Outrage over poisoning of rare birds of prey in Devon


Devon and Cornwall Police and the RSPB are appealing for information after four Goshawks and one Buzzard were found dead in woodland to the west of Exeter. The RSPB is offering a reward of £1000 for information leading to a conviction. The RSPB was informed of the incident by a member of the public and recovered the birds in liaison with the police and the Forestry Commission who own the land.

One of the poisoned Goshawks (RSPB).

The birds, which showed no signs of being shot, were sent for toxicological analysis where it was discovered they had been poisoned with the banned pesticide carbofuran. This substance has been identified in a number of other bird of prey poisoning incidents. In the UK there are only 410 pairs of nesting Goshawks; in Devon the most recent surveys suggest no more than 20 pairs breeding in the county.

PC Josh Marshall, Wildlife Crime Officer with Devon and Cornwall Police, said: "These four Goshawks represent a significant percentage of the Devon population and it's a huge setback for what is a magnificent bird. This is the worst single incident I've dealt with since becoming Wildlife Crime Officer. We rely on the public to be our eyes and ears in wildlife crimes such as this so if anyone knows anything about this, please get in touch."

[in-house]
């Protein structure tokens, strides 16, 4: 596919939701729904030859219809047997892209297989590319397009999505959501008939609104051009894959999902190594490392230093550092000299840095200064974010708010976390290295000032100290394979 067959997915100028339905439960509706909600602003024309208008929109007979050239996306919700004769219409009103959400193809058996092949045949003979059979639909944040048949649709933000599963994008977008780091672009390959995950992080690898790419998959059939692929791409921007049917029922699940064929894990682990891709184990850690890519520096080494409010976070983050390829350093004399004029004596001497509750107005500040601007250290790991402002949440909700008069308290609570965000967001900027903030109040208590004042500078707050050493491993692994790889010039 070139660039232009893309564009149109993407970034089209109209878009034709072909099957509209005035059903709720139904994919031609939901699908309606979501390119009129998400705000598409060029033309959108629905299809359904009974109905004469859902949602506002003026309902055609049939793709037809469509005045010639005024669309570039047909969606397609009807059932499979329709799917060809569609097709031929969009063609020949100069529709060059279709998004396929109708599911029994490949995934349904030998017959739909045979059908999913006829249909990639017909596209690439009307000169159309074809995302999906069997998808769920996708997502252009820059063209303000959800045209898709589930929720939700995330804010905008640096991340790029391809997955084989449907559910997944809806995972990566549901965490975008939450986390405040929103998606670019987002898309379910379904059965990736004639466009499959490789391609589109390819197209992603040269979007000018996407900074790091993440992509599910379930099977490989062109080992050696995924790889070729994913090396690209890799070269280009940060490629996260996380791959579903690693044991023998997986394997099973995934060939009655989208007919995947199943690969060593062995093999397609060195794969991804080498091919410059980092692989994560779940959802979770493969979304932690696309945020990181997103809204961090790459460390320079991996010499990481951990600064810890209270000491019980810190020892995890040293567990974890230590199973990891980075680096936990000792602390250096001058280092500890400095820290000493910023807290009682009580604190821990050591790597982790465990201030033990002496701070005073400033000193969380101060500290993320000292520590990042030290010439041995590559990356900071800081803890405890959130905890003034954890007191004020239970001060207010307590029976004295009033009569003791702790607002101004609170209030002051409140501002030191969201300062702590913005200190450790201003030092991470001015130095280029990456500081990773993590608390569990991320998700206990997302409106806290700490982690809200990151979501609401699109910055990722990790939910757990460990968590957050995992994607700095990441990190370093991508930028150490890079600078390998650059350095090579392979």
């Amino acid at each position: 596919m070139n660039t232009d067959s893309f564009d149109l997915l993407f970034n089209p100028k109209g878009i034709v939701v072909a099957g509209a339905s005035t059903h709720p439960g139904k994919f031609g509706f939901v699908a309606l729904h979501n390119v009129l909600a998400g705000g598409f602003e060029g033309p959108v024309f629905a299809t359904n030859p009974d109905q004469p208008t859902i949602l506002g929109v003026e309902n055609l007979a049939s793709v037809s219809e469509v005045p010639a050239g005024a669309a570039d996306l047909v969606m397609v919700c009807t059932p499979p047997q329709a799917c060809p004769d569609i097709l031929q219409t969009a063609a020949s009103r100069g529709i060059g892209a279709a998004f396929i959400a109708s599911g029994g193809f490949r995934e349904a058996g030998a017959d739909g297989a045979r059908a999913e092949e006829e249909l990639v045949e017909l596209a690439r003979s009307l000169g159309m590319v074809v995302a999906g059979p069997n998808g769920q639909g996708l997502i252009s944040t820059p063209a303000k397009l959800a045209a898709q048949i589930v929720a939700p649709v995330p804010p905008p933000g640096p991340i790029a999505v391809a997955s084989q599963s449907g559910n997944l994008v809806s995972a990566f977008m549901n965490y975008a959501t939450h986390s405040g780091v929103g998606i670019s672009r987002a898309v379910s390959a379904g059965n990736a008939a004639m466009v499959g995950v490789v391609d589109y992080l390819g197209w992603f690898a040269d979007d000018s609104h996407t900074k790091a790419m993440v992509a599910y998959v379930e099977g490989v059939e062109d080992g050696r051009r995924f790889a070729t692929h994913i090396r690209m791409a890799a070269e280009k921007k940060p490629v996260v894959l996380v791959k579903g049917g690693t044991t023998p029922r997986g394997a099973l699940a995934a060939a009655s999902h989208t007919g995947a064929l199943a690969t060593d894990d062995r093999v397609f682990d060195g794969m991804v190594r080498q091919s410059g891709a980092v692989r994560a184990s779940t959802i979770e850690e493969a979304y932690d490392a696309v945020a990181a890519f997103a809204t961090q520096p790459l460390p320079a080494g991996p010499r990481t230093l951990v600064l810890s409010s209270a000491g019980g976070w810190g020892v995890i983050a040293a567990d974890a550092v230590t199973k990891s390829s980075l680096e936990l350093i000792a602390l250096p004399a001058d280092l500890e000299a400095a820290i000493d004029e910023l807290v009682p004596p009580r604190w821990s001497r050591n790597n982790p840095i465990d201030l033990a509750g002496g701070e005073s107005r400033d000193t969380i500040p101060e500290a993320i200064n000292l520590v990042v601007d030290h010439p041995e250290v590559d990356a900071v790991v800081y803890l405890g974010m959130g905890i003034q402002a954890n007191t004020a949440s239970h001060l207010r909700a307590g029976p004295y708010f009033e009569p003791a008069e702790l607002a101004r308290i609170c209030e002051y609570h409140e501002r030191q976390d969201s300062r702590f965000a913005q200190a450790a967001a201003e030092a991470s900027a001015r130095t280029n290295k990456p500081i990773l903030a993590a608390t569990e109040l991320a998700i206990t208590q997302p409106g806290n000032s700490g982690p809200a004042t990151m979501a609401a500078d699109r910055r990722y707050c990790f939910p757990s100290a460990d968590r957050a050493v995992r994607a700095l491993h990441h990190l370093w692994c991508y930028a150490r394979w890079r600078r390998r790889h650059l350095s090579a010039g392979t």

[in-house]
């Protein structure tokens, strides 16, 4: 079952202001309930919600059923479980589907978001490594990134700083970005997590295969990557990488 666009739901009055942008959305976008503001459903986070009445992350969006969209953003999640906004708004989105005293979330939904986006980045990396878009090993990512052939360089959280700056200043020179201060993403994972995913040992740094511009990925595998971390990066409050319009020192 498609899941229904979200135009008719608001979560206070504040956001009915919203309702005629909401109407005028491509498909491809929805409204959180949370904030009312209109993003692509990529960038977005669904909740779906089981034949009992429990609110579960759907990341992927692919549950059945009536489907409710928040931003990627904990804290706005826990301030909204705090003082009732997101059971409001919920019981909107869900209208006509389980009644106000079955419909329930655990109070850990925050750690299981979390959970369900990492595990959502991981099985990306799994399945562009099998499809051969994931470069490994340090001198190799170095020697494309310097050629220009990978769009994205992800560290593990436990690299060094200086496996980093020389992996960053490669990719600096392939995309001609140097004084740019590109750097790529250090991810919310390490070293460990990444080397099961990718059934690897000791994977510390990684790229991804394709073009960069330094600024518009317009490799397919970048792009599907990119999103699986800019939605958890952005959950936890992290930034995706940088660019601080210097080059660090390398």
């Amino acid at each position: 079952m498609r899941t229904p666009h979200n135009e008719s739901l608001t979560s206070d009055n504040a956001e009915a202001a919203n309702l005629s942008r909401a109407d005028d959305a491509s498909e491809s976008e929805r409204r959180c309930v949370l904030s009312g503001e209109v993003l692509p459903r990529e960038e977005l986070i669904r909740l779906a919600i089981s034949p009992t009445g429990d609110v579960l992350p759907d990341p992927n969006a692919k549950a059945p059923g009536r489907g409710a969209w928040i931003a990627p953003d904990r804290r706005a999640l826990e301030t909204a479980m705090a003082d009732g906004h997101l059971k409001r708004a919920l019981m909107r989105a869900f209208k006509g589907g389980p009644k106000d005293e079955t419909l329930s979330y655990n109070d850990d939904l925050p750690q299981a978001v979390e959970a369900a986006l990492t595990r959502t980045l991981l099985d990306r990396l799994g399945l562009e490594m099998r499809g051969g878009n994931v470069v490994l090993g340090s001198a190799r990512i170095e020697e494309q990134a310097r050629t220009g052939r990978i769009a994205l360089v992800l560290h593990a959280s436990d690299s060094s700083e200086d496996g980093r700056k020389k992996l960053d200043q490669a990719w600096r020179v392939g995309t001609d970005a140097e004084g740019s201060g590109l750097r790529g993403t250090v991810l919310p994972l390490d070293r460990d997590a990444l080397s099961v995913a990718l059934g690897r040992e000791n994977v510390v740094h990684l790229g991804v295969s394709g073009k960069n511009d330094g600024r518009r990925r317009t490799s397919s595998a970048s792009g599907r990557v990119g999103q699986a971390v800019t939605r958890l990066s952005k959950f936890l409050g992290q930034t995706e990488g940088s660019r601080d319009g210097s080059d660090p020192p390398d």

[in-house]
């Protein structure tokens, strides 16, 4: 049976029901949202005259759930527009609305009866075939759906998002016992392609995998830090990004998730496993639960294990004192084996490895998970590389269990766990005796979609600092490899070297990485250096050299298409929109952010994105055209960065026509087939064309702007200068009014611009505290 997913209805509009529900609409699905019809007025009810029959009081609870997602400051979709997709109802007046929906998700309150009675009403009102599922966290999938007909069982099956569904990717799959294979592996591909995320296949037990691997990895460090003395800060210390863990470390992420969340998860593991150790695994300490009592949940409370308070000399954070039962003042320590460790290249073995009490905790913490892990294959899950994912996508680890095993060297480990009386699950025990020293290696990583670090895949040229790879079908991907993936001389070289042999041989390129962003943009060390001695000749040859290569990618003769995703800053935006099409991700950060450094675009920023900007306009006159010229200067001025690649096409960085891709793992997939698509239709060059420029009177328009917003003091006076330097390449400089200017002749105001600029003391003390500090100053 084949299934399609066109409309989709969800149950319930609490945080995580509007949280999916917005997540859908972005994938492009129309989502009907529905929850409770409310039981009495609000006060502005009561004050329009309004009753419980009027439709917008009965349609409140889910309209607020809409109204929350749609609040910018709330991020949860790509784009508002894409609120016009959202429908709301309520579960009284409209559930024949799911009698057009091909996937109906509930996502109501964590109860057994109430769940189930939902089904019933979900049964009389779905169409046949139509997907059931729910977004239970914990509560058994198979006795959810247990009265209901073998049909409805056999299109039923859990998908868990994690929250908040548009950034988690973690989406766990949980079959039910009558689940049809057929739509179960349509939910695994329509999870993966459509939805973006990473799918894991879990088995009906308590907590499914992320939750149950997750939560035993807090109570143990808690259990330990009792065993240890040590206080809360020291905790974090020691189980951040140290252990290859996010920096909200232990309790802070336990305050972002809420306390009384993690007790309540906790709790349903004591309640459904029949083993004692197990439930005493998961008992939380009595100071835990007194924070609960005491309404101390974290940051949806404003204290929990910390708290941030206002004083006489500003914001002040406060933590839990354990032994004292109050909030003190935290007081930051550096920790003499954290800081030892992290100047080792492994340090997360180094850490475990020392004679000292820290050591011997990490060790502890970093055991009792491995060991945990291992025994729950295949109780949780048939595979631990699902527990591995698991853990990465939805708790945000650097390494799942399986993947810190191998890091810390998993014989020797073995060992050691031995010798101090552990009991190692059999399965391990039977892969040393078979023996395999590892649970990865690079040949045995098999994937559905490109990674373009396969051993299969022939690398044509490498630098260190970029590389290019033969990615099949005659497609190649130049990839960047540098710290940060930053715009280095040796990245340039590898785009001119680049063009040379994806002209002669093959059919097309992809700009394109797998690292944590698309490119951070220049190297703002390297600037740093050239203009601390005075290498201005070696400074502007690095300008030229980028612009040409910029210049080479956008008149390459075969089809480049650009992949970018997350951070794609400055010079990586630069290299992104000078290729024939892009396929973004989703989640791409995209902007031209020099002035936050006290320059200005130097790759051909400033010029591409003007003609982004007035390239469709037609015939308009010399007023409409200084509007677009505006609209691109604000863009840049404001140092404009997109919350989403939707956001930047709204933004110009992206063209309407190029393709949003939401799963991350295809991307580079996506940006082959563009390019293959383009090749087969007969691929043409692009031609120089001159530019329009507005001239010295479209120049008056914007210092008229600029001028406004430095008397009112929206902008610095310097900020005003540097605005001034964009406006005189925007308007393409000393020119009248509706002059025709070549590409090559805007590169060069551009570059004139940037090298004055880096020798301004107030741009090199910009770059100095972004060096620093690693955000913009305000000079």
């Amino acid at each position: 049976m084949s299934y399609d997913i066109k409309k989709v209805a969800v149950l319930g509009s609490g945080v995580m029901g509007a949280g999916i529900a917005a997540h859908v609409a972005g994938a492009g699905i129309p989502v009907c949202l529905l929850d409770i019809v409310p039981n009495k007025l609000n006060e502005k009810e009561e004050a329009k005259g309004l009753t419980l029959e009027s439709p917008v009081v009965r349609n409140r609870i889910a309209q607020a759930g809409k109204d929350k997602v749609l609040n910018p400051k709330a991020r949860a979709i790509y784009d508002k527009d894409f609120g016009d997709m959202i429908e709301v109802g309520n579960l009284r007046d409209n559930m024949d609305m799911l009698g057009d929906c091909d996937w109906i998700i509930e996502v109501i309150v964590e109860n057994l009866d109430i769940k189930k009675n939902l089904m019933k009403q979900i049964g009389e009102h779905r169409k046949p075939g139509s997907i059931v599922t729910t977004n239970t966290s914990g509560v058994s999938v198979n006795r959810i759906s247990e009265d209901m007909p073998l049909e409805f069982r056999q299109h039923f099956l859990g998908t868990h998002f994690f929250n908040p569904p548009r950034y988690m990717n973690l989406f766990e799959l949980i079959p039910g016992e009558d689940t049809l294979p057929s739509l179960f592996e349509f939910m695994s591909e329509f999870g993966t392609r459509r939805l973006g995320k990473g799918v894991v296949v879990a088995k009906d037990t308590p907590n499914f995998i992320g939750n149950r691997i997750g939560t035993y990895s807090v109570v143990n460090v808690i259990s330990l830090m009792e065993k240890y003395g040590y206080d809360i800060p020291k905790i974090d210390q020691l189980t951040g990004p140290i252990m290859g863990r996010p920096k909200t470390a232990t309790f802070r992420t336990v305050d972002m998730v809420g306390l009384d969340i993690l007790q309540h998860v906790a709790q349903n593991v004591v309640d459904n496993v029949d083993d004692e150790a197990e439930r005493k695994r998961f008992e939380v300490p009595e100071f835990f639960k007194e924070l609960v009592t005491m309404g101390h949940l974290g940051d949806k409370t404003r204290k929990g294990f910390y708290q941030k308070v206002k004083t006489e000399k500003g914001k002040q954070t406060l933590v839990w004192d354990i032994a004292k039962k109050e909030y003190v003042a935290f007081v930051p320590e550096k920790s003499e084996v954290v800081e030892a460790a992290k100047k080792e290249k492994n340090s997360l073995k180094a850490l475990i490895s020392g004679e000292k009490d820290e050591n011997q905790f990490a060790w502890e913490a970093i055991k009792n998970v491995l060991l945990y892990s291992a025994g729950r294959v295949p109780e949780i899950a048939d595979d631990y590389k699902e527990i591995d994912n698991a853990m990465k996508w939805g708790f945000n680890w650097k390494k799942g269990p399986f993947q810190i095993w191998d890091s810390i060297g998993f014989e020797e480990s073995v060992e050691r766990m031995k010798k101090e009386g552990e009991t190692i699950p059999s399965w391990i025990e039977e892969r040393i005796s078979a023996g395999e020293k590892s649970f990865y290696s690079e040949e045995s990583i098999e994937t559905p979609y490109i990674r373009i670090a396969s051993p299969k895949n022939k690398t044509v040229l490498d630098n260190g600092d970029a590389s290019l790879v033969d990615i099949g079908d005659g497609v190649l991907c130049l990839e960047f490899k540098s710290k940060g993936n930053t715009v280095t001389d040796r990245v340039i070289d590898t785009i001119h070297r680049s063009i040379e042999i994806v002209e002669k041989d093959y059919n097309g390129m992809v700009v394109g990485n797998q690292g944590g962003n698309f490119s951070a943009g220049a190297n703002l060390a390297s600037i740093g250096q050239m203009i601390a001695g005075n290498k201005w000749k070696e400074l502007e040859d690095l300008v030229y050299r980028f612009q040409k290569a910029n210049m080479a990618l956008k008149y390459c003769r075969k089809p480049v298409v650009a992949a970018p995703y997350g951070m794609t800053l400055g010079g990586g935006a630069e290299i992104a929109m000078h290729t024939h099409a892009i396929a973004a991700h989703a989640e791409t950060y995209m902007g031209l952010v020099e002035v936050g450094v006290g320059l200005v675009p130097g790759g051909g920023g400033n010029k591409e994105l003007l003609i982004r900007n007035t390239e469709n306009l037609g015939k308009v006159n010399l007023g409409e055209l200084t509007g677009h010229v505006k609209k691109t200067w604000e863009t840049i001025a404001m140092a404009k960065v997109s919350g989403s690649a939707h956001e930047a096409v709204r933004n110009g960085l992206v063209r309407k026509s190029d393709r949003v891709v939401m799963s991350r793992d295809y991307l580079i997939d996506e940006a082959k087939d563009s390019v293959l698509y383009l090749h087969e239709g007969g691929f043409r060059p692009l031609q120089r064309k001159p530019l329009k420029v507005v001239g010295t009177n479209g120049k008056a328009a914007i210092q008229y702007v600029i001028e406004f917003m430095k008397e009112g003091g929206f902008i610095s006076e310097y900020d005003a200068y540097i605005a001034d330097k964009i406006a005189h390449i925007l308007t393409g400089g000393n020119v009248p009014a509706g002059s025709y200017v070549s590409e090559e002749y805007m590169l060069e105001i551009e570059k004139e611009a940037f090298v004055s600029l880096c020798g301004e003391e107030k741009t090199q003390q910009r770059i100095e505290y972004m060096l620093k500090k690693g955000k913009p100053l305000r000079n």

All birds of prey are fully protected under the Wildlife and Countryside Act 1981 (as amended). In addition, Goshawks are specially protected and listed under Schedule 1 of the Act.

The poisoned birds (RSPB).

RSPB Investigations Officer Mark Thomas said: "This is truly shocking. To find just one dead Goshawk in these circumstances is dreadful, but to find four and a Buzzard is unprecedented, especially when you consider that they have been deliberately lured to their deaths. We hope that the reward will encourage anyone with information to come forward."

The birds were found on Forestry Commission land. Ian Parsons, Forestry Commission ranger for the area, said: "The people that do this to our wildlife not only deprive people of the chance to see these rare birds but they also put the public at risk. The poison involved is lethal to dogs and humans and the land where this happened is open to the public. These people obviously don't care about the dangers of doing this."

If members of the public have information about this crime they can call Crimestoppers on 0800 555 111 or email PC Josh Marshall directly on Joshua.marshall2@devonandcornwall.pnn.police.uk. This will be handled in strictest confidence.

Written by: RSPB